About 38 years ago, I took a young neighbor boy (think he was 4) when I went to the farm to pick up some raw milk. I timed it so we could watch the cows get milked. As we pulled up to the farm I asked “Mikey, do you know where milk comes from?” He said “From A&P!” “Do you know where A&P gets the milk?” He said no. I told him he was about to find out where the milk first came from. When we went inside, he was in awe of the cows; he was pretty little and they were pretty big Holsteins. The farmer let him put on one of the milking tubes and then the milk came out. He was open-mouth in awe. We then went to the machine and filled my gallon jars and the farmer was telling him the milk came from the cow, through the tubing he saw, into the big milk container, then out the spigot for me. His life was changed forever and I took him every week to get milk. He went home that first time and his mom asked him if he now knew where milk came from. His answer was priceless – “Cows have these special pee-ers that milk comes outta, Mom!”

  9. Papa Bear says:

    I would have to disagree with the comment about people playing with tiny gardens in tiny backyards are just kidding themselves. There are an incredible number of people who are not in a position to plant a 1 acre garden and be self-sustaining and many of these are still preparing the best they can considering the situation they are in. An urban dweller who maintains a roof-top garden or takes advantage of a community garden will develop skills and experience that will be invaluable to them when the need arises. The only other thing I would add is that everybody needs to learn about seed saving and plant varieties that have viable saved seeds instead of relying on sterile hybrids. Remember, for long-term survival, knowledge and experience will be worth way more than a year’s supply of dehydrated food, tins of odd varieties of seeds that have never been used, or guns with mountains of ammo that have never been fired.

    • FarmerKin says:

      My thoughts exactly!

    • FarmerKin says:

      My thoughts exactly.

    • I agree. While a large garden is obviously the ideal, a small garden is nothing to casually dismiss. Yes, you can’t live off of it. But a small garden can still help supplement/stretch stored food supplies, and it can produce seeds for future use. More importantly, gardening (even just in pots) teaches skills that can be scaled up if necessary.

      If (when) serious hard times happen, suburban neighbors will likely band together and look for ways to protect themselves and to produce food. Knowing how to garden, having hand tools, and having a large supply of viable seeds, would allow you to help direct community efforts and produce large gardens as quickly as possible. Most people would be grateful to you for teaching them how to convert public spaces and yards into food-growing areas.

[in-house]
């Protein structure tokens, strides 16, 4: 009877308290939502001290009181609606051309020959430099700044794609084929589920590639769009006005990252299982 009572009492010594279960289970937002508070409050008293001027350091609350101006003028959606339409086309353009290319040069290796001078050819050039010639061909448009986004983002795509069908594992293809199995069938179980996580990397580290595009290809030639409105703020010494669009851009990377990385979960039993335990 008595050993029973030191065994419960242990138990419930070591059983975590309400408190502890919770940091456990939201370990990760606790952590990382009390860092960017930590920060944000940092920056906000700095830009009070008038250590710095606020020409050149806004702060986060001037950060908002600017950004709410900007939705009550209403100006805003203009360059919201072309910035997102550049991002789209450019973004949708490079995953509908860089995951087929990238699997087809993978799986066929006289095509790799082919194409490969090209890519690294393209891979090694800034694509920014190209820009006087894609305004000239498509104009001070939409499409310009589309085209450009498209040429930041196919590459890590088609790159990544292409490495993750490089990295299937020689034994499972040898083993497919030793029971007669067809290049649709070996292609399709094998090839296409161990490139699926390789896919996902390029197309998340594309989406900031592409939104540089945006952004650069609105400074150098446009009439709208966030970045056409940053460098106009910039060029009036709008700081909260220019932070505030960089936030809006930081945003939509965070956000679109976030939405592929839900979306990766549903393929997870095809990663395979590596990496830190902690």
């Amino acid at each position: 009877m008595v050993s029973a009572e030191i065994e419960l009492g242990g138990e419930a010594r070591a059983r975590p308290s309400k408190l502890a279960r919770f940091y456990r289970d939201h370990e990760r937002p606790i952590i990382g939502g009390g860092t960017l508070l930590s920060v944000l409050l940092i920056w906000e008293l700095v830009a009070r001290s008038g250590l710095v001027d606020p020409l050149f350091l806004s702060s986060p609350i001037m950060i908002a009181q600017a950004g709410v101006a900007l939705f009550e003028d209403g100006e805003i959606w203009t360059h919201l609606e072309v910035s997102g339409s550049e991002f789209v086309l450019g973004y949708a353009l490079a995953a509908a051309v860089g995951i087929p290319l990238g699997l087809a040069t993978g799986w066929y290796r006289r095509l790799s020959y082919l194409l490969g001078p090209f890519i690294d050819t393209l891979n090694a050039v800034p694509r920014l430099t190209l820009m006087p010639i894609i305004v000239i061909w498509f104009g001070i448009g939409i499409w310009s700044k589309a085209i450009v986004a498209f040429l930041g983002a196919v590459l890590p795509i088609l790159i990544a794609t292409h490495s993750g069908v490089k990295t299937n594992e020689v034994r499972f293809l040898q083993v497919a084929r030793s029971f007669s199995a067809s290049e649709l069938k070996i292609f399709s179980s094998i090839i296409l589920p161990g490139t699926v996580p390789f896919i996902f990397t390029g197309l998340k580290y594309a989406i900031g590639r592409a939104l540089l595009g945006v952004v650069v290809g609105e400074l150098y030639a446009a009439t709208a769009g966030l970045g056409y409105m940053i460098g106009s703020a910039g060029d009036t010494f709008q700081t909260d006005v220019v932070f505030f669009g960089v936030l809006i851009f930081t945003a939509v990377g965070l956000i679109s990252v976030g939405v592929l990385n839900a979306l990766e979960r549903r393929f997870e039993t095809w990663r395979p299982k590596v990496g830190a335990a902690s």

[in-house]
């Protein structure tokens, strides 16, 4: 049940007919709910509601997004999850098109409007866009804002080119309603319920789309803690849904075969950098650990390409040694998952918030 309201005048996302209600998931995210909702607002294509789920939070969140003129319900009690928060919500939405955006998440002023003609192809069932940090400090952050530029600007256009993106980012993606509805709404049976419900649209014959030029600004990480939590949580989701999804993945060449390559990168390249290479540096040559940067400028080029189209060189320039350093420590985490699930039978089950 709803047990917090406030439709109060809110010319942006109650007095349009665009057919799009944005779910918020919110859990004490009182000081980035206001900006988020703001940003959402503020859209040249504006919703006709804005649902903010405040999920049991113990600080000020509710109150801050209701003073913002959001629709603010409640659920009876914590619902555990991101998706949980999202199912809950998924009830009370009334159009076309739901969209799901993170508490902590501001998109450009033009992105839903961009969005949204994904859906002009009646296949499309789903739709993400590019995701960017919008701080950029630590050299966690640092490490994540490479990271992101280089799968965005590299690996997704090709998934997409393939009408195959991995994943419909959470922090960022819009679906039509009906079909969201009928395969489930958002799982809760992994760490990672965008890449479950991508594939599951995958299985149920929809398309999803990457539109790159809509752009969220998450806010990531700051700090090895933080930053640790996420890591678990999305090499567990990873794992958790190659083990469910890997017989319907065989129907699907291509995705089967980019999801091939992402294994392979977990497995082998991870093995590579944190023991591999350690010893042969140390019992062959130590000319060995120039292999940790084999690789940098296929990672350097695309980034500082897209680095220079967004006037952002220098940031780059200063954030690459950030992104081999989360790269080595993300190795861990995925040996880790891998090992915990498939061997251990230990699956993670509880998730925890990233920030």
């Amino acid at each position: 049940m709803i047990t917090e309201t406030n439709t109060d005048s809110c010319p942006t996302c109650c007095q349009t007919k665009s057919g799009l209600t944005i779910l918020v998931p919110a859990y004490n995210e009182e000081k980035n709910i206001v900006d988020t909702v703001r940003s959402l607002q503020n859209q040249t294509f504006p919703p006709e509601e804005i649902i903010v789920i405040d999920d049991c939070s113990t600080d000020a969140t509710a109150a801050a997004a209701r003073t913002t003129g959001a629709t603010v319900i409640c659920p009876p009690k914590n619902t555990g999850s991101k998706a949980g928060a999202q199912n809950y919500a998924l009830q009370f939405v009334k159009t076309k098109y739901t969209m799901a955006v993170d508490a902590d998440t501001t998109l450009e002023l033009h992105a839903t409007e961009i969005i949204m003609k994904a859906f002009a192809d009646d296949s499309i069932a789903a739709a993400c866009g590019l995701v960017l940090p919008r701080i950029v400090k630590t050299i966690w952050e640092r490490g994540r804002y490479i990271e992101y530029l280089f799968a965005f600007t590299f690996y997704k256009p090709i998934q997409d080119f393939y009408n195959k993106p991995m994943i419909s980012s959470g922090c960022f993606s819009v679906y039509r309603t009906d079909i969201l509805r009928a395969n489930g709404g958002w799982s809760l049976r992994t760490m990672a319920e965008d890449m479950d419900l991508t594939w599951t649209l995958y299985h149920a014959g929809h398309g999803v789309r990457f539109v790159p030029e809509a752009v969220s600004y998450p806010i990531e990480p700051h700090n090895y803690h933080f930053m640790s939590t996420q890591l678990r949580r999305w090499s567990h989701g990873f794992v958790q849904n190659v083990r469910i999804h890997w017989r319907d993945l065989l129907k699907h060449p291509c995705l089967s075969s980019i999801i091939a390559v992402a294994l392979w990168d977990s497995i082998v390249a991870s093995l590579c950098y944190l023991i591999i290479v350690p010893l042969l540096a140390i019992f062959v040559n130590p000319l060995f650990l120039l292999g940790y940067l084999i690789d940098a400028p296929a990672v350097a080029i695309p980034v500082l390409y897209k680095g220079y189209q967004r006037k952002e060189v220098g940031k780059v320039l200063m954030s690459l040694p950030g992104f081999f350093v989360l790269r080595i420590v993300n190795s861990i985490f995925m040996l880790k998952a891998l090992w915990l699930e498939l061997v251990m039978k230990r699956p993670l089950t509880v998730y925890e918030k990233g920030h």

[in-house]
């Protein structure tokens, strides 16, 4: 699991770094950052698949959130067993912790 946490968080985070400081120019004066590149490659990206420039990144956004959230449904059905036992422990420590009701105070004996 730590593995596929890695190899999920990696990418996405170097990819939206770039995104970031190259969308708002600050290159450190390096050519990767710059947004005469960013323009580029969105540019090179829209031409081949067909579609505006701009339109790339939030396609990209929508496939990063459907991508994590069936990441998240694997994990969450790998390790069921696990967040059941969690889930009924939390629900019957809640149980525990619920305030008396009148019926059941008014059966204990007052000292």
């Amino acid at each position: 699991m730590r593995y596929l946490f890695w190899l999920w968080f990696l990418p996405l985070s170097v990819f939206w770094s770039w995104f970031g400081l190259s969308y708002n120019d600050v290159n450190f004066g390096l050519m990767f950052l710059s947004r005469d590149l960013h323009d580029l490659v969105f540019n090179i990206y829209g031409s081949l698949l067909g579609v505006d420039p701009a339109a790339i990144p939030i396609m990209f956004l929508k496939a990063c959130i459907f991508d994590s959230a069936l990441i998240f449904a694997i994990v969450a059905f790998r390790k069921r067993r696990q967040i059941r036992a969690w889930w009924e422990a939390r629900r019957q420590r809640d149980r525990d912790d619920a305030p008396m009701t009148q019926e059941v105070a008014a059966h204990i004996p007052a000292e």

In suburban/urban areas we can best prepare by making our small gardens as productive as possible, thinking of ways to divert and store irrigation water, learning about older dryland farming methods (spacing plants a lot farther apart to allow them to survive without irrigation), composting, ect.

      Suggest to your neighbors that they start their own small gardens now (emphasize it as a low-cost source of organic produce and a way to get healthy exercise). The more people we have with pre-tilled beds and a bit of know-how the better off we’ll all be. That alone is reason enough to have a small garden.

      • Survivor says:

        I started a seed garden in 5 gallon buckets this year just to expand the number of fresh heirloom seeds I have on hand. Of course, eating SOME of those fresh veggies will be benefit, as well.

  10. seein’ as how a backyard veggie plot has been in both recorded (and we’ve got to assume un-recorded) history for millennia, I reckon it’s a good idea to plant one. here’s why:

    A) it will produce eatables (’nuff said there)

    B) it will give your entire family something to do together and that produces group cohesion, love, loyalties, affection (priceless),

    C) it nourishes THE SOUL. we see God’s great mystery and gift of life sprouting right before our eyes. Praise God! (and THAT, folks, is what is going to get we, the “remnant” through all this–inner faith which builds strength in the Almighty, the foundation of America.)

    I’ve been tilling 140 acres of some of the worst highly erodible land you can find: but I grow a lot of very good corn, soybean, hay, even oats, all manner of veggies, and even some pine, hardwood, and fruit tree seedlings that are in their second decade, AND–there hasn’t been one day, come rain, snow, or blow, that I haven’t fallen on my prayer bones to thank almighty God for his mercy, grace and blessings for His bountiful and beautiful creation.

    when real hard times come, we’ll all deal with it. believe it. better to have fruits and veggies, than not have ‘em. I’ve learnt that over 70 summers!

  11. I will grow my veggies and if someone trys to steal them I will shoot them. Gotta get your meat somewhere :-)